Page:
Duverger’s Law of Plurality Voting: The Logic of Party Competition in Canada, India, the United Kingdom and the United States

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Bernard Grofman
416 g
244x164x22 mm
13, Studies in Public Choice

Maurice Duverger is arguably the most distinguished French political scientist of the last century, but his major impact has, strangely enough, been largely in the English-speaking world. His book, Political Parties, first translated into English in 1954, has been very influential in both the party politics literature (which continues to make use of his typology of party organization) and in the electoral systems literature. His chief contributions there deal with what have come to be called in his honor Duverger's Law and Duverger's Hypothesis. The first argues that countries with plurality-based electoral methods will tend to become two-party systems; the second argues that countries using proportional representation (PR) methods will tend to become multi-party systems. Duverger also identifies specific mechanisms that will produce these effects, conventionally referred to as "mechanical effects", and "psychological effects". However, while Duverger's Hypothesis concerning the link between PR and multipartism is now widely accepted; the empirical evidence that plurality voting results in two-party systems is remarkably weak-with the U.S. the most notable exception.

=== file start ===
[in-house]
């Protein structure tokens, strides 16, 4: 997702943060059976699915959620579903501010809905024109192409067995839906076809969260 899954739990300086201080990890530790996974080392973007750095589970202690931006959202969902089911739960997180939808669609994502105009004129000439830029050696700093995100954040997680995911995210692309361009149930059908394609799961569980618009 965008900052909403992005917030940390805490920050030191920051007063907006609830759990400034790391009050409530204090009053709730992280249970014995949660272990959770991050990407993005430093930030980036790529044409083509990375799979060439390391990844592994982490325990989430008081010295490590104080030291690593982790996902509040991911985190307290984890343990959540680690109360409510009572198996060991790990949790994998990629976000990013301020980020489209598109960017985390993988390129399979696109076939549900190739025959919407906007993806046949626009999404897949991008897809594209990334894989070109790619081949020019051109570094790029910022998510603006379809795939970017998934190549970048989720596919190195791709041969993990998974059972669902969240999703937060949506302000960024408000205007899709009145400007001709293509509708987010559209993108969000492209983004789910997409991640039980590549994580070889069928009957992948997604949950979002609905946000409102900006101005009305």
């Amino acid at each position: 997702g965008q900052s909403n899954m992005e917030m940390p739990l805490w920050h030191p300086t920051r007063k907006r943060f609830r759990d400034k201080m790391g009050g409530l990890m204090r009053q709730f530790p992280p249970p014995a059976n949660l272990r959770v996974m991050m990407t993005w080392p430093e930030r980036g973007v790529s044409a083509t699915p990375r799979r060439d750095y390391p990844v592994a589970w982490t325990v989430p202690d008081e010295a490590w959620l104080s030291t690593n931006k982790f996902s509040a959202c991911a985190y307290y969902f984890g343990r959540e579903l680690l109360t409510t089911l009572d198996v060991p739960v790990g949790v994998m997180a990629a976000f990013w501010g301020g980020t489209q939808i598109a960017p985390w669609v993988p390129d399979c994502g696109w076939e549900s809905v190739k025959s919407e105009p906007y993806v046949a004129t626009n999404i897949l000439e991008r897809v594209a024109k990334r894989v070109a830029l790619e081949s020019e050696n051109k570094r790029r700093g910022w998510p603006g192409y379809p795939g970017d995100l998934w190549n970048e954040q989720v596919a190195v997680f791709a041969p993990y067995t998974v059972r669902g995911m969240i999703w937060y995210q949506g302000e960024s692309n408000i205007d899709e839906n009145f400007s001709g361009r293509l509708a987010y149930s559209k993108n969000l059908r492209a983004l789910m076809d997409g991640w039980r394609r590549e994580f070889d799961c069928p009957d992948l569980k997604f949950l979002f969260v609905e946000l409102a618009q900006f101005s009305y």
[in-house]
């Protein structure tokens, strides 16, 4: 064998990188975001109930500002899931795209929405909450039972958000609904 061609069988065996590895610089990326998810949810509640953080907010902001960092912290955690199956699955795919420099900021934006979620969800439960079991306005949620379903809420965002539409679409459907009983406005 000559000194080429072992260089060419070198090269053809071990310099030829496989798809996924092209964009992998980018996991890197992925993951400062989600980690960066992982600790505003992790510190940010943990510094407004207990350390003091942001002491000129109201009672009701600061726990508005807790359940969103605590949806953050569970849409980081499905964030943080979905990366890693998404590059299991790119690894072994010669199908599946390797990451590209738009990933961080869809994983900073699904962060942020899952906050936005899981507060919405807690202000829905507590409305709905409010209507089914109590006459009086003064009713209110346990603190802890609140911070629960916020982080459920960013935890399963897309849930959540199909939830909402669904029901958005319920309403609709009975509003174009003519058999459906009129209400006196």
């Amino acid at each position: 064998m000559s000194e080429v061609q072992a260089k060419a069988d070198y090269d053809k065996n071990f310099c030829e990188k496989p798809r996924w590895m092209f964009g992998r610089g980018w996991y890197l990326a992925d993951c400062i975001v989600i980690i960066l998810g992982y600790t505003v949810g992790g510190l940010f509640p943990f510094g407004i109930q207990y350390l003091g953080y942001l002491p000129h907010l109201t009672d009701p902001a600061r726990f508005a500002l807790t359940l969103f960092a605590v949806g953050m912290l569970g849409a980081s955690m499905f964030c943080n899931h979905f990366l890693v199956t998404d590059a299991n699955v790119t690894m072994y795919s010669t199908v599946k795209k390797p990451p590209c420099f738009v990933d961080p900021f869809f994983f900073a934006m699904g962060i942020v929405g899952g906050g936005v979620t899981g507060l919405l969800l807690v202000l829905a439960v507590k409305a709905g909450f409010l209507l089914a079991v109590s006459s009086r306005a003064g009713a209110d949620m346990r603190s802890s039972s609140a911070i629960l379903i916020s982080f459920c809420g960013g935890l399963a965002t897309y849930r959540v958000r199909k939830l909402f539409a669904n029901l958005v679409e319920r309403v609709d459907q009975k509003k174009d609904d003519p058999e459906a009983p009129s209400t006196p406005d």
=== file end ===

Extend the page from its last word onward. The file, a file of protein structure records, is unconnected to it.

International coverage of the four major examples of plurality voting: U.S., U.K., Canada, India
Introduction: Evidence for Duverger's Law from Four Countries.- Voting Strategically in Canada and Britain.- Neither Representative nor Accountable: First-Past-the-Post in Britain.- Strategic Voting in the US.- Mechanical Effects of Duverger's Law in the United States.- Canada: The Puzzle of Local Three-Party Competition.- Party Inflation in India: Why Has a Multi-Party Format Prevailed in the National Party System?.- Does the United Kingdom Obey Duverger's Law?.- The United States: A Case of Duvergerian Equilibrium.
Duverger's Law argues that countries with plurality-based electoral methods will tend to become two-party systems. This book considers national-level evidence for the operation of Duverger's Law in Britain, Canada, India and the United States.

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